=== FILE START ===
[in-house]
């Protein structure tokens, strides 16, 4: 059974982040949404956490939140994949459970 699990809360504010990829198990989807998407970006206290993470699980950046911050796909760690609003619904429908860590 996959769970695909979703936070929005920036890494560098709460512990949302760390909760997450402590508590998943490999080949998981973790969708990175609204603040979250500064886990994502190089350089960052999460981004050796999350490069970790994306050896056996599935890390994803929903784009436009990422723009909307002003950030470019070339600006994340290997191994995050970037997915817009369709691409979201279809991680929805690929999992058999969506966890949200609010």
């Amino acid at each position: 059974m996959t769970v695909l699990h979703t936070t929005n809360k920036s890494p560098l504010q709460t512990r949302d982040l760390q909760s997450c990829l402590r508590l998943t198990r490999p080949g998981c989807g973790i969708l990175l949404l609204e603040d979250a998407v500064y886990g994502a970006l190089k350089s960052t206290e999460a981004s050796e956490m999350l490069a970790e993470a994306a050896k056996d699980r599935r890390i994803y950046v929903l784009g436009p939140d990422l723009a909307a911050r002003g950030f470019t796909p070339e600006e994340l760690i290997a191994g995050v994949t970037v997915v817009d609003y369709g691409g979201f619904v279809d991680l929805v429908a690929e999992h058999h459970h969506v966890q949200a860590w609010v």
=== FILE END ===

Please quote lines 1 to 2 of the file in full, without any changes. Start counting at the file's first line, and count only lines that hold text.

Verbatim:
[in-house]
């Protein structure tokens, strides 16, 4: 059974982040949404956490939140994949459970 699990809360504010990829198990989807998407970006206290993470699980950046911050796909760690609003619904429908860590 996959769970695909979703936070929005920036890494560098709460512990949302760390909760997450402590508590998943490999080949998981973790969708990175609204603040979250500064886990994502190089350089960052999460981004050796999350490069970790994306050896056996599935890390994803929903784009436009990422723009909307002003950030470019070339600006994340290997191994995050970037997915817009369709691409979201279809991680929805690929999992058999969506966890949200609010």